Spirograph Patterns

NOTE: Unfortunately Photoshop's 'Rotate' function is very poor at re-creating some types of shapes repeatedly, especially outlines, after they've been rotated - a circle being the worst shape for it to do.

So, for our particular purpose here, we'll have to create a basic shape manually first, then we'll rotate copies of that shape around to create a more complex pattern. For creating basic patterns, I find the following method produces the best looking results.

Step 1
Create a new document.
White Background / 400x400 (equal proportions) / 72dpi.
Step 2 - Create a primary shape
Create a New Layer. Name it 'circle 1'.
Draw a circular selection with the circular selection tool - and hold down the Shift key at the same time if you want a 'perfect' circle. Make this selection shape a little less than half the height of the canvas area.
Step 3
Stroke the selection. (EDIT/STROKE) 2 pixels / Center / leave the other settings as they are. Then Deselect (Ctrl+D).
Step 4
Center the shape on the canvas: Press Ctrl+A, then while continuing to hold the Ctrl key down, press X, then V.
Now, press Ctrl+A (select All), then Ctrl+C (Copy), then Ctrl+D (Deselect). This copies our 'centered' circle, which we'll use to build a more complex pattern.
Step 5 - Readjust the shapes position
Use the Move tool and the up arrow key to put the shape slightly above the center of the canvas.
Hold the Shift key down while pressing the up arrow key 5 times.
Make sure the shape isn't going off the top of, and beyond the canvas.
Step 6 - Create a basic pattern
Create a New Layer. Name it 'circle 2'.
Press Ctrl+V (Paste).
Pick the Move tool, hold the Shift key down, and press the right arrow key 5 times.

Repeat the above step 2 more times - naming the new layers 'circle 3' and 'circle 4'. And move 'circle 3' to the left, and 'circle 4' down.

You should then have a simple looking flower or clover pattern.

Step 7 - Create a more complex shape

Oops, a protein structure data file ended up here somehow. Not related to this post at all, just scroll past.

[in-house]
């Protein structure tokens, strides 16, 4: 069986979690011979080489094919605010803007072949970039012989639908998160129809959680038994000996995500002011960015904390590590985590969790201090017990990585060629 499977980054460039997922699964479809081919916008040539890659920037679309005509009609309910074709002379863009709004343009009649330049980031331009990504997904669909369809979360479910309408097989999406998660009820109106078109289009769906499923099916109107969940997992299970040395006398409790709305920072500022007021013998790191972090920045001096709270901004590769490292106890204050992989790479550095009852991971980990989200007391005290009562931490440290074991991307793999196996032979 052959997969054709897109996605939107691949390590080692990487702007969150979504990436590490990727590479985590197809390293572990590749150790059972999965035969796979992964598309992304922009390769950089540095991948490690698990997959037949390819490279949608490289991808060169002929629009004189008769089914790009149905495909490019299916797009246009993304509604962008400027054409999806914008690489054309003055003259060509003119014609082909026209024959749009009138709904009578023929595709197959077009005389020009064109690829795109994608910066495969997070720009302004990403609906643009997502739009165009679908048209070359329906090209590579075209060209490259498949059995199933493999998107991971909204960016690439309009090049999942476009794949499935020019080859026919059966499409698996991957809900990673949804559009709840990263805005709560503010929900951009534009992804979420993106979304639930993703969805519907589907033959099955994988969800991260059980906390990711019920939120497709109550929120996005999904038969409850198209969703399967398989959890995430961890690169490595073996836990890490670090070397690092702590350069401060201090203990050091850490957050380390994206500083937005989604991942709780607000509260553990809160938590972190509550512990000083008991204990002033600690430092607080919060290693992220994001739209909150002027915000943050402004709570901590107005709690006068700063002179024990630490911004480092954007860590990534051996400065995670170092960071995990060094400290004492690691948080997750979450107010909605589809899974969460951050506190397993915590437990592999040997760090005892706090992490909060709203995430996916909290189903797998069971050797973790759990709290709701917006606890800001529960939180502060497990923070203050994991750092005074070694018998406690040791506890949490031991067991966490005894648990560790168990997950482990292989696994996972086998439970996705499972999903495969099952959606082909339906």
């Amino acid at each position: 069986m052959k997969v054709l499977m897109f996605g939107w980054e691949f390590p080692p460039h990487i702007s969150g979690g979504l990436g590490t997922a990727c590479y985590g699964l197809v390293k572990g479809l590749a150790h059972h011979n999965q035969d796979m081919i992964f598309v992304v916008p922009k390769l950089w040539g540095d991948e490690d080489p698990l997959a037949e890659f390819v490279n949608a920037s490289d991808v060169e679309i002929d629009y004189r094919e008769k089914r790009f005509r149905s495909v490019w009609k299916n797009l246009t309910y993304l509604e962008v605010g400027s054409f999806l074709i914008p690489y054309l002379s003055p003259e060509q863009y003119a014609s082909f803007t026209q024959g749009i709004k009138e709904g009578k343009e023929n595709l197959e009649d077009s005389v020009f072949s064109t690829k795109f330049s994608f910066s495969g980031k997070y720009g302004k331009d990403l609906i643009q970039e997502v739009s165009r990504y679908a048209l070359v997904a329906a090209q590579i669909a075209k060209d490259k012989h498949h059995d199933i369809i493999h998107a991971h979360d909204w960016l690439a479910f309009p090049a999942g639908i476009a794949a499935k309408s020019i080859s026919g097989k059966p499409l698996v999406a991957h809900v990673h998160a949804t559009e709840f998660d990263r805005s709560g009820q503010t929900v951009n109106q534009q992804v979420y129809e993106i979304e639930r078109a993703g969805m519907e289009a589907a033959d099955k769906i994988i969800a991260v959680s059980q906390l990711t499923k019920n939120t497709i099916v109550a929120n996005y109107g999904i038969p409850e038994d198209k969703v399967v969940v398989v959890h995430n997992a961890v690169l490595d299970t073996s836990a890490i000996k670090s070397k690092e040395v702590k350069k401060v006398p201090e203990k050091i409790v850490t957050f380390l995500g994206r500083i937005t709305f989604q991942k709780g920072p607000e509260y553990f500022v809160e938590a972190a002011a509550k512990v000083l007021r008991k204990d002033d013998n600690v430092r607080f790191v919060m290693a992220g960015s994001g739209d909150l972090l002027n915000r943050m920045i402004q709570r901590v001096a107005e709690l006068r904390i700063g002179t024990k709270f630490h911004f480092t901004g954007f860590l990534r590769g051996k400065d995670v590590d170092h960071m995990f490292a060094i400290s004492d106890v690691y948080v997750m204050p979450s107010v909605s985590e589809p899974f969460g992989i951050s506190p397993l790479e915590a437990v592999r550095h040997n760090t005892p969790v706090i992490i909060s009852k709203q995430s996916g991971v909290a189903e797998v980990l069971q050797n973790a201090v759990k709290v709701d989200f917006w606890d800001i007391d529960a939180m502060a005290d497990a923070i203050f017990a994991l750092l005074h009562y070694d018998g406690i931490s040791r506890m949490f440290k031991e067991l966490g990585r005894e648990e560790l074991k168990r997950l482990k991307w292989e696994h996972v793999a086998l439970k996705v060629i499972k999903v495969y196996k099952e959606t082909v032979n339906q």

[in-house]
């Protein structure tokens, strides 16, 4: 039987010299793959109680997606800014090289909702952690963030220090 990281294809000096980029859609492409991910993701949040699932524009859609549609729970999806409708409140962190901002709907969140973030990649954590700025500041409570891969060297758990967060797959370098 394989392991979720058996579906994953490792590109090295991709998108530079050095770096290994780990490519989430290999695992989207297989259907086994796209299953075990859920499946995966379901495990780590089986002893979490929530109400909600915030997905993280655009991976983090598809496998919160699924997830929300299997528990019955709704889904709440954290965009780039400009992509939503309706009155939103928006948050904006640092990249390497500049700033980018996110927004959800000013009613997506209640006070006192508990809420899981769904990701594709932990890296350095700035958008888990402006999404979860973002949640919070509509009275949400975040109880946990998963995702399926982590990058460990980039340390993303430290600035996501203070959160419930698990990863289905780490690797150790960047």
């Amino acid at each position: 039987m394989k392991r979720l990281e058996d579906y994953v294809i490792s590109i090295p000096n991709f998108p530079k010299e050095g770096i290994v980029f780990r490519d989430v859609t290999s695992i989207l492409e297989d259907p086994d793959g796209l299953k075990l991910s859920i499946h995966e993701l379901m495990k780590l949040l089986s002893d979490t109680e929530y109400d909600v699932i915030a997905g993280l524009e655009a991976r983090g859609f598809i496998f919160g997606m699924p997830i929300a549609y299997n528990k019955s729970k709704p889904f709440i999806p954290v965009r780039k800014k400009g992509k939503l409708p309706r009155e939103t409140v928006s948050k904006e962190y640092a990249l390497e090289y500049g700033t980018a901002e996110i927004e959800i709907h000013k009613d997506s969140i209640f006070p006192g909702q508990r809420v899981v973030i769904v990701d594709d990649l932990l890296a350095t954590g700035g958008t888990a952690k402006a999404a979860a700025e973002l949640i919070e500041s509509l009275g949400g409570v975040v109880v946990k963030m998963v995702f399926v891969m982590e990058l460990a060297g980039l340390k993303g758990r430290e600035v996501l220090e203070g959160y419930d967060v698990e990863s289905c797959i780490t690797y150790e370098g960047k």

Hide LayerTurn off the Background layer (click the eye icon on the left side; see sample image), and then press Ctrl+Shift+E (Merge Visible). This merges all of our visible circle layers into just 1 layer. Rename this layer 'shapes 1'. Now click the 'eye' beside the Background layer to make it visible again.

Duplicate the 'shapes 1' layer.
Open the 'Numeric' transform function window
(PS6 Users: press Ctrl+T).
In the 'Rotate' text box type '45'. Press OK to apply the change.

We now have a more complex pattern.
You can either stop here, or continue to develop the pattern further.

Step 8 - A more complex pattern
Press Ctrl+E (Merge Down).
Duplicate the layer, and name it 'shapes 2'.
Open the 'Numeric' transform function window (EDIT/Transform/Numeric...)
(PS6 Users: press Ctrl+T).
In the 'Rotate' text box type '22.5'. Press OK to apply the change.

We now have a pattern much more complex than our previous one.

Step 9 - Add extra detail
To finish off this pattern, I merged my 2 layers together and duplicated the merged layer. Then, I scaled the duplicate down until it fit into the middle of my larger pattern's center space. A radial gradient filled sphere was thrown in for good measure.




To make this pattern even more complex, you can merge your shape layers together, duplicate the layer, and start over from step 4.
Try using other shape selections. The circle works well, but a square can produce quite an interesting looking pattern also.
Try using an oval shape - taller than it is wide.
Use a triangular shape, that should prove interesting!
How about using solid color filled shapes instead of outlines? Could be useful right? Try it!

Copyright © Mark Anthony Larmand
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